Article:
A Comparative Study on Indoor Sound Quality of the Practice Rooms upon Classical Singing Trainees’ Preference
Tuesday 2 june, 2015, 09:40 - 10:00
0.9 Athens (118)
In music schools, indoor sound quality is a crucial necessity since students and trainees are learning and improving their skills by listening to their own instruments or voices. Currently, the majority of music schools have sound absorbent panels on wall surfaces to adjust reverberation time (RT) in the practice rooms. However, misuse of sound absorbent panels may lead classical singing trainees to utilize improper technique since they adjust their voices to suit the acoustics of these rooms. This study investigates the optimum reverberation time (RT) for a room by varying the distribution and the number of sound absorbent panels to determine the classical singing trainees’ sound preferences along with their subjective assessment towards indoor sound quality. Three different room settings were determined according to the amount of reverberation time, consecutively (dead to live). The trainees sang vowels as high and as low as they could in each setting. Reference tones were presented by a piano shortly before producing each vocal sound. Data was taken from 30 classical singing trainees with an age range of 15 to 30 through questionnaires at Bilkent University, Faculty of Music and Performing Arts. Results have shown that the majority of trainees choose the dead room setting as the most preferable, which has a slightly dead reverberation time around 0.6 seconds.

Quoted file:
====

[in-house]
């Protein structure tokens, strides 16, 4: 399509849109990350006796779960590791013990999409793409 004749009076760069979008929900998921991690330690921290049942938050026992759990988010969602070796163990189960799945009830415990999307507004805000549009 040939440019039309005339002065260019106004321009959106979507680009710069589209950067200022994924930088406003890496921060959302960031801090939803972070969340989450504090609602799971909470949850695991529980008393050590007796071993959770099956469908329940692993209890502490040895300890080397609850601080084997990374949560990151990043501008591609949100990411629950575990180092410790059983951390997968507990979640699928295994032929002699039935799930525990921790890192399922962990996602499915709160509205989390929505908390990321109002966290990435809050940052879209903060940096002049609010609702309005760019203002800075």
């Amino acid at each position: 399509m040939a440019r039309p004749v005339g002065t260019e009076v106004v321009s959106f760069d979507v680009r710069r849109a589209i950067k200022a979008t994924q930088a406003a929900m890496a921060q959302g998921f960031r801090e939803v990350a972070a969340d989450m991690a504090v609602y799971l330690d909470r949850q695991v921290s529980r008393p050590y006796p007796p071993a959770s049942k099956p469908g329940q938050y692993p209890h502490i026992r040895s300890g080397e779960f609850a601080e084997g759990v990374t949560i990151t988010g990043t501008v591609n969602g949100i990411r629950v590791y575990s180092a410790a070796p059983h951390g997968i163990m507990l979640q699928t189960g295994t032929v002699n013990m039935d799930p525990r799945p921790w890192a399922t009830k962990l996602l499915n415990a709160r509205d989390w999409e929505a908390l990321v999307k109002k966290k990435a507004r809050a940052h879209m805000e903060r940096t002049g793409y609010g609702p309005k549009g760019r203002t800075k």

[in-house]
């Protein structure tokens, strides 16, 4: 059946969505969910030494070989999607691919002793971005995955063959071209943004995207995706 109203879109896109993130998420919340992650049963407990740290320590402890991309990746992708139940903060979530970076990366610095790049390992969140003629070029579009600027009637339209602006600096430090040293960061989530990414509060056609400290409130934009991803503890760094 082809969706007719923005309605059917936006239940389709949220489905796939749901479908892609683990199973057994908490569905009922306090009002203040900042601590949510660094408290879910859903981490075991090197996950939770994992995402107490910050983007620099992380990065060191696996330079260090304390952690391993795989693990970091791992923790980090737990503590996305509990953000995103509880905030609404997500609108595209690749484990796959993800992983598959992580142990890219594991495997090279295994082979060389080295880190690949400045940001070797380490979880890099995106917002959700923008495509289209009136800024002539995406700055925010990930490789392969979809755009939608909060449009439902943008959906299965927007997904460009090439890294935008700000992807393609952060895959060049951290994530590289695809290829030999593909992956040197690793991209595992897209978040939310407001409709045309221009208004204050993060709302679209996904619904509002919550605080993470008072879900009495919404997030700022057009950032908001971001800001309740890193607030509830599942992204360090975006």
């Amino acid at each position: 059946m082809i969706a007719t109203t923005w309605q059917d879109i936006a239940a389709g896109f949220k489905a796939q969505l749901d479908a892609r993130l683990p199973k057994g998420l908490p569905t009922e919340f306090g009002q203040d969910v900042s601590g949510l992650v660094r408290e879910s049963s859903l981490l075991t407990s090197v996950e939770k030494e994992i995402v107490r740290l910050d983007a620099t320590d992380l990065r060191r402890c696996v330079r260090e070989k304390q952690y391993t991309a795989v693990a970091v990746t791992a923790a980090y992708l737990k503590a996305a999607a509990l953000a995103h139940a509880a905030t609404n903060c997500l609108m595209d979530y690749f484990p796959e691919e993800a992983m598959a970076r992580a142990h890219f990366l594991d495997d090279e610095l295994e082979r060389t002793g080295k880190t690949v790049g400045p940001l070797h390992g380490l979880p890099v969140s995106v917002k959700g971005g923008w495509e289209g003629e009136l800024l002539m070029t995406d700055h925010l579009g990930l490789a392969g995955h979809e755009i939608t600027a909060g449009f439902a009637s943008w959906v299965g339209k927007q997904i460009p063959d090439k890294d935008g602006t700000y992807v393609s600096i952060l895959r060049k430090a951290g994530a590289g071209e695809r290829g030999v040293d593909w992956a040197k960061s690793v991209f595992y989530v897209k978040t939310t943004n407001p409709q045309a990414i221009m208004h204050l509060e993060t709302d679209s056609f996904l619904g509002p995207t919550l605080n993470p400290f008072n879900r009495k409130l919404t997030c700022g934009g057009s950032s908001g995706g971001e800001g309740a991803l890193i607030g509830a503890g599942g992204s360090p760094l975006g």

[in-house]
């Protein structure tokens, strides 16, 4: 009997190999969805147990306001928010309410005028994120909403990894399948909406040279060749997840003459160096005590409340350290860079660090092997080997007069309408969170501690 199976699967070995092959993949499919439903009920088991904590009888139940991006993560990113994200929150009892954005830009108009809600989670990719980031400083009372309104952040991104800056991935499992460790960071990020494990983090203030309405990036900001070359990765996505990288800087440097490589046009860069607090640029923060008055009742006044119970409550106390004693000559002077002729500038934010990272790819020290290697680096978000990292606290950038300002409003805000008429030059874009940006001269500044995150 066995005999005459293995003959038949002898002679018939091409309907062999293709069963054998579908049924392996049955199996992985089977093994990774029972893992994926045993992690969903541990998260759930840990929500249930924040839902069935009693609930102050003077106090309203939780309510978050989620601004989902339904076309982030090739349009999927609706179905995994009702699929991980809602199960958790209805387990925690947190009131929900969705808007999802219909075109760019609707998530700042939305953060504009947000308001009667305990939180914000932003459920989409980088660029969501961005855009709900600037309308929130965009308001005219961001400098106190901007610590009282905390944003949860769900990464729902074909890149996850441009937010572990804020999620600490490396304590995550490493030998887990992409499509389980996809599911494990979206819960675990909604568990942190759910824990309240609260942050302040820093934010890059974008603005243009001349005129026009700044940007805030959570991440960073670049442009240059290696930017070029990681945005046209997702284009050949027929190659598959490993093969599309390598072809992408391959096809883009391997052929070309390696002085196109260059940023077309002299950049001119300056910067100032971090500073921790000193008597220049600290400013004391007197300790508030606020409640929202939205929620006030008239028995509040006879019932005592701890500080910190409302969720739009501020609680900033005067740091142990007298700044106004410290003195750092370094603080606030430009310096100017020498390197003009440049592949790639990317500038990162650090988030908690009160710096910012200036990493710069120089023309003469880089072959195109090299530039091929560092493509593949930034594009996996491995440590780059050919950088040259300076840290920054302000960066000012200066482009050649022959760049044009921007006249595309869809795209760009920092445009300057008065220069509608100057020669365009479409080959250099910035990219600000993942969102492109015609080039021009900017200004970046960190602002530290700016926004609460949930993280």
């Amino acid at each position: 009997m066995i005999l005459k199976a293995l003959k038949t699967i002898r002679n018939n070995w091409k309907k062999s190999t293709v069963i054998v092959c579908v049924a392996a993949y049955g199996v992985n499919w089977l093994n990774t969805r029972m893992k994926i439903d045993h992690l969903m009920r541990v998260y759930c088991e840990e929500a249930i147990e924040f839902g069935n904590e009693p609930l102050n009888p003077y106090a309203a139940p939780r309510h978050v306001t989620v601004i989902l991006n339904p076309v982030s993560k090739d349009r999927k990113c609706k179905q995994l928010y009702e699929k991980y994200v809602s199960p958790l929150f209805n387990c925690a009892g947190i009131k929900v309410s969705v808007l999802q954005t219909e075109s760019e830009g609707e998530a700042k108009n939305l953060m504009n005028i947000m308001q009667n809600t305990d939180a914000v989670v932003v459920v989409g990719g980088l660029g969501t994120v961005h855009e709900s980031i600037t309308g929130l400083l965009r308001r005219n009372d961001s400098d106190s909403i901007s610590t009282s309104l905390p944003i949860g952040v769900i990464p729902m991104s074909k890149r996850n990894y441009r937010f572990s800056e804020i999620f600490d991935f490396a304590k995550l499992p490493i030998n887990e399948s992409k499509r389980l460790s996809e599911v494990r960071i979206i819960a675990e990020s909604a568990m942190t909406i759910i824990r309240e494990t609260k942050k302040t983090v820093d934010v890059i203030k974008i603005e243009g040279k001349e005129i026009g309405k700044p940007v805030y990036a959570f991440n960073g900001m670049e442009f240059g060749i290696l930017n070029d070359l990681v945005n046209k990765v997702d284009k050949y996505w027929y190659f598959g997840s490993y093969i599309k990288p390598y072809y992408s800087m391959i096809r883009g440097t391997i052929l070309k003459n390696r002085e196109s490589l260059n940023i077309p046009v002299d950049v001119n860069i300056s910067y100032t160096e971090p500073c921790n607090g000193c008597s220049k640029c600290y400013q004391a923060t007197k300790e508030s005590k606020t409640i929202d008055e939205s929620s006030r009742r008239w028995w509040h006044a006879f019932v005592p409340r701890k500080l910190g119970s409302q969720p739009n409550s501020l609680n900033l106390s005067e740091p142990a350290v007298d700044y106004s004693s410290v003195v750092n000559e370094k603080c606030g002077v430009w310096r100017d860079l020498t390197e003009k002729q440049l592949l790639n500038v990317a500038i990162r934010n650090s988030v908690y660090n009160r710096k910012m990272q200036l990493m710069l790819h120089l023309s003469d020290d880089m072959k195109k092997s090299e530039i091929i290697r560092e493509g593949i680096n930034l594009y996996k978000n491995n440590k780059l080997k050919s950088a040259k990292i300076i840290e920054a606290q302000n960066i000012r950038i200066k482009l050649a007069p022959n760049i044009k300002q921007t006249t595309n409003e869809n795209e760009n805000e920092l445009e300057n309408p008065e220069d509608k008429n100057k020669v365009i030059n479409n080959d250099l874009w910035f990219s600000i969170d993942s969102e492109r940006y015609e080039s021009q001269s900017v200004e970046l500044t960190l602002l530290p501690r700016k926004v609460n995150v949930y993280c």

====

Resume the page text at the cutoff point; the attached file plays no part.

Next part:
ICS file for iCal / Outlook